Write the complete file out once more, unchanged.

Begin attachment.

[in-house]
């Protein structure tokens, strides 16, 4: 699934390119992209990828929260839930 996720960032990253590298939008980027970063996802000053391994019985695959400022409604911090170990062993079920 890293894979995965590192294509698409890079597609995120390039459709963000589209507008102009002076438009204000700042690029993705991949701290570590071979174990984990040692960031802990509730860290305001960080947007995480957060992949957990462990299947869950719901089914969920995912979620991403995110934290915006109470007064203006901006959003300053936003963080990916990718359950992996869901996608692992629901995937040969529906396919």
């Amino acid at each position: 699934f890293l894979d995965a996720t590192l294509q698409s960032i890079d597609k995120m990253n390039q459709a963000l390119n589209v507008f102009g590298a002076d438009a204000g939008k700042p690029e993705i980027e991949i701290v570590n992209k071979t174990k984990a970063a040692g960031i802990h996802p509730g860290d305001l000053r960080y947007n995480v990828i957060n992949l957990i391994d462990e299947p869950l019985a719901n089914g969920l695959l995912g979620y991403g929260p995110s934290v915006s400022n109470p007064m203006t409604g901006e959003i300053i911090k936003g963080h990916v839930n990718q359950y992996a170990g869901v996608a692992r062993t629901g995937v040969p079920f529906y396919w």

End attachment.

[in-house]
């Protein structure tokens, strides 16, 4: 699934390119992209990828929260839930 996720960032990253590298939008980027970063996802000053391994019985695959400022409604911090170990062993079920 890293894979995965590192294509698409890079597609995120390039459709963000589209507008102009002076438009204000700042690029993705991949701290570590071979174990984990040692960031802990509730860290305001960080947007995480957060992949957990462990299947869950719901089914969920995912979620991403995110934290915006109470007064203006901006959003300053936003963080990916990718359950992996869901996608692992629901995937040969529906396919």
């Amino acid at each position: 699934f890293l894979d995965a996720t590192l294509q698409s960032i890079d597609k995120m990253n390039q459709a963000l390119n589209v507008f102009g590298a002076d438009a204000g939008k700042p690029e993705i980027e991949i701290v570590n992209k071979t174990k984990a970063a040692g960031i802990h996802p509730g860290d305001l000053r960080y947007n995480v990828i957060n992949l957990i391994d462990e299947p869950l019985a719901n089914g969920l695959l995912g979620y991403g929260p995110s934290v915006s400022n109470p007064m203006t409604g901006e959003i300053i911090k936003g963080h990916v839930n990718q359950y992996a170990g869901v996608a692992r062993t629901g995937v040969p079920f529906y396919w």